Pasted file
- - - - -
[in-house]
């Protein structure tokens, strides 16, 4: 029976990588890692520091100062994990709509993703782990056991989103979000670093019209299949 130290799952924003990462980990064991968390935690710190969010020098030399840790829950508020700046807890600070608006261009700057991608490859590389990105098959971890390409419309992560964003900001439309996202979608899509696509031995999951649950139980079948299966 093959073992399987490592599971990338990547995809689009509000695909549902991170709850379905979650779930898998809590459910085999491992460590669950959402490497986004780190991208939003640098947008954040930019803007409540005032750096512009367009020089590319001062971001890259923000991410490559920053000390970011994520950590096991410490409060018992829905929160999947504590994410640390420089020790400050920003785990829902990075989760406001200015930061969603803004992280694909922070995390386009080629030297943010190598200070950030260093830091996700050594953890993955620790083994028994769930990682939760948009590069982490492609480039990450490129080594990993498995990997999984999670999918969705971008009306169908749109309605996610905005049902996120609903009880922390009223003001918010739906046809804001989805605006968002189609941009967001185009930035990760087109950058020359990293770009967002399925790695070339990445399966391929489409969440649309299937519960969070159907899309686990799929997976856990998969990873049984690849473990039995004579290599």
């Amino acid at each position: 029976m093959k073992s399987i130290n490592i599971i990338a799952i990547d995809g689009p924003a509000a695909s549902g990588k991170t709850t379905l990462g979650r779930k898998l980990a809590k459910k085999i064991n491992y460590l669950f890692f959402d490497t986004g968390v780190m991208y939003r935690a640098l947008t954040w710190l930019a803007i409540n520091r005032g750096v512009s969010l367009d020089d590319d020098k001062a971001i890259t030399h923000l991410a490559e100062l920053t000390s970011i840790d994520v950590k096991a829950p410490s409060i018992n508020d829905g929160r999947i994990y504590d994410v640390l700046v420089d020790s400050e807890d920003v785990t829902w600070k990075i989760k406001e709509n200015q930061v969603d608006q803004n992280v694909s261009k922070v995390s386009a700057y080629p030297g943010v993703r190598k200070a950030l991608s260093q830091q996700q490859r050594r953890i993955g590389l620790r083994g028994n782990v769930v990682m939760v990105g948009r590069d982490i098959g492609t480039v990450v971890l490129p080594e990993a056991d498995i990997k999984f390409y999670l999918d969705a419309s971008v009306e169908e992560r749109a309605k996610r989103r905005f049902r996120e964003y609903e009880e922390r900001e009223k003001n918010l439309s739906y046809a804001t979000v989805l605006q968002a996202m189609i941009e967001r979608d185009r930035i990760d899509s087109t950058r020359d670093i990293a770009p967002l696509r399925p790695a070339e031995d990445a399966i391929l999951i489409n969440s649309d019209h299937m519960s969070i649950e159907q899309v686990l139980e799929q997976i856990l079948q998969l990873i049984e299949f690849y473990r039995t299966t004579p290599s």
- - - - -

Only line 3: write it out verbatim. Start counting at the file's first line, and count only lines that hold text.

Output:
């Amino acid at each position: 029976m093959k073992s399987i130290n490592i599971i990338a799952i990547d995809g689009p924003a509000a695909s549902g990588k991170t709850t379905l990462g979650r779930k898998l980990a809590k459910k085999i064991n491992y460590l669950f890692f959402d490497t986004g968390v780190m991208y939003r935690a640098l947008t954040w710190l930019a803007i409540n520091r005032g750096v512009s969010l367009d020089d590319d020098k001062a971001i890259t030399h923000l991410a490559e100062l920053t000390s970011i840790d994520v950590k096991a829950p410490s409060i018992n508020d829905g929160r999947i994990y504590d994410v640390l700046v420089d020790s400050e807890d920003v785990t829902w600070k990075i989760k406001e709509n200015q930061v969603d608006q803004n992280v694909s261009k922070v995390s386009a700057y080629p030297g943010v993703r190598k200070a950030l991608s260093q830091q996700q490859r050594r953890i993955g590389l620790r083994g028994n782990v769930v990682m939760v990105g948009r590069d982490i098959g492609t480039v990450v971890l490129p080594e990993a056991d498995i990997k999984f390409y999670l999918d969705a419309s971008v009306e169908e992560r749109a309605k996610r989103r905005f049902r996120e964003y609903e009880e922390r900001e009223k003001n918010l439309s739906y046809a804001t979000v989805l605006q968002a996202m189609i941009e967001r979608d185009r930035i990760d899509s087109t950058r020359d670093i990293a770009p967002l696509r399925p790695a070339e031995d990445a399966i391929l999951i489409n969440s649309d019209h299937m519960s969070i649950e159907q899309v686990l139980e799929q997976i856990l079948q998969l990873i049984e299949f690849y473990r039995t299966t004579p290599s």